Destination 7: The Wall, St. Croix, U.S. Virgin Islands
The Wall is a two mile vertical drop off to the ocean floor. As one wades through the water in St. Croix, tiny colorful fish dart about scattered coral formations that dot the ocean floor. Not even a quarter mile from the beach is The Wall. The depth is recorded from a mere 1,000 foot drop off to 2 miles straight down. The deep blue boundary between the clear turquoise water and the black abyss parallels an event horizon.
Related Film: Movie: Event Horizon (1997)
Taking place in 2047, Event Horizon depicts the events surrounding the ill-fatal rescue mission of the Lewis and Clark in response to distress signals dispatched by the Event Horizon, a ship that disappeared seven years prior. The vessel had ventured into an experimental flight to test a gravity drive, which if successful, would decrease the travel time between two points in the universe. Upon reaching the Event Horizon, many sinister events take place revealing the remnants of the crew from the previous mission. Slowly, the crew of the Lewis and Clark are pulled into the hallucinogenic trances of the Event Horizon with some of the lives of the crew being claimed. Desperate measures are taken to return to earth, [spoiler alert] which unfortunately prove futile.
How it relates to the field of psychiatry
One of the most striking parts of Event Horizon is the universal perceptual disturbance experienced by the members of the Lewis and Clark. While hallucinations are often synonymous with psychotic disorders, general medical conditions and substance abuse must first be ruled out. In the film, it is possible that the hallucinations be due to delirium induced by hypoxia. Many of the hallucinations of the crew members began when they entered the event horizon and had less than a day of usable oxygen for the entire crew. The impact of being in stasis, whether from hypoxia or electrolyte abnormalities (inadequate intake), could also have contributed to the onset of delirium. Of note, at the end of the film, Starck awakens from a prolonged stasis with a delusion that Dr. Weir is impersonating one of the rescue workers. This particular type of delusion is known as Fregoli syndrome.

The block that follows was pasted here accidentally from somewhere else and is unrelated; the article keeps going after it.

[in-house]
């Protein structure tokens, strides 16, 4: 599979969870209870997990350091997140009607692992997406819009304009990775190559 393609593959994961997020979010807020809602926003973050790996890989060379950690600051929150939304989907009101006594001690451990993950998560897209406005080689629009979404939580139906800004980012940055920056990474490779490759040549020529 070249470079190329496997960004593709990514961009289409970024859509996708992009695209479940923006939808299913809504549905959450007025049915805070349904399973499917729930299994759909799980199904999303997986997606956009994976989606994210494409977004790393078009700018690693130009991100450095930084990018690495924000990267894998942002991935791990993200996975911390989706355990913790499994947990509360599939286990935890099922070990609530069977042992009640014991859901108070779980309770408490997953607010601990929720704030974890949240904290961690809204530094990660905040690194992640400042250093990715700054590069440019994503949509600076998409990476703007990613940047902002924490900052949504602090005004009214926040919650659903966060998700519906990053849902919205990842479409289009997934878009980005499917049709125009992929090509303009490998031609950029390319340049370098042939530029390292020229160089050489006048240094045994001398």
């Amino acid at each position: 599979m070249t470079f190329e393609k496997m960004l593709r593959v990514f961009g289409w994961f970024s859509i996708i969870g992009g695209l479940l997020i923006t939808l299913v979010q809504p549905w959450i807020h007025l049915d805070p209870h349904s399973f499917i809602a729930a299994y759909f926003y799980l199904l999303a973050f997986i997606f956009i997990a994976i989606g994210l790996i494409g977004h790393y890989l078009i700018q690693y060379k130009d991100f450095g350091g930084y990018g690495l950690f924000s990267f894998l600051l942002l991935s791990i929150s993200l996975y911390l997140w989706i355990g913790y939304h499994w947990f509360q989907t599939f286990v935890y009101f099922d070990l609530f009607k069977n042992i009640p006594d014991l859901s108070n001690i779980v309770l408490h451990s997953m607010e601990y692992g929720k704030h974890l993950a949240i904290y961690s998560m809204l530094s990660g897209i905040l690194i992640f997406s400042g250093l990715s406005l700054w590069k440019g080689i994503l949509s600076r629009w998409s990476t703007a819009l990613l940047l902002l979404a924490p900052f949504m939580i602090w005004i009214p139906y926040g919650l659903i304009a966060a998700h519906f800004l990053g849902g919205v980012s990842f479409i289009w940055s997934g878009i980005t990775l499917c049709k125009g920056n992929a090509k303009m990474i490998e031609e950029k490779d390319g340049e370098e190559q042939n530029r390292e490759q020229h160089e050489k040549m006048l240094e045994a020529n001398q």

While hypoxia may have been a precipitating factor, pathologic grief is likely a predisposing element to the delirium. While adaptive bereavement may include guilt over not spending enough time with the deceased while they were still alive and to hear the voice of the deceased, it is pathologic when the guilt becomes pervasive and persistent or when psychotic features develop. In Dr. Weir’s case, his immense guilt over his wife committing suicide results in hallucinations of her insisting that he stay on the Event Horizon.
Lastly, the character of Ensign Justin depicts the use of dissociation as a defense mechanism. After witnessing horrid images from the gravity core, he enters a catatonic state. When the catatonia resolves, he demonstrates Acute Stress Disorder, constantly reliving the images he saw. This leads him to attempt suicide. His method of suicide underscores the principle that men use more lethal mechanisms as evidenced by his trying to leave the ship without a space suit. It’s interesting that a crew member on a ship named Lewis and Clark would prompt a discussion of suicide, as its namesake, Meriwether Lewis, was found with two self-inflicted gunshot wounds at a roadside inn at Grinder’s Stand, Tennessee on October 11, 1809.
Marez Megalla, Anthony Tobia, MD, Maggie Yesalavage, DO.
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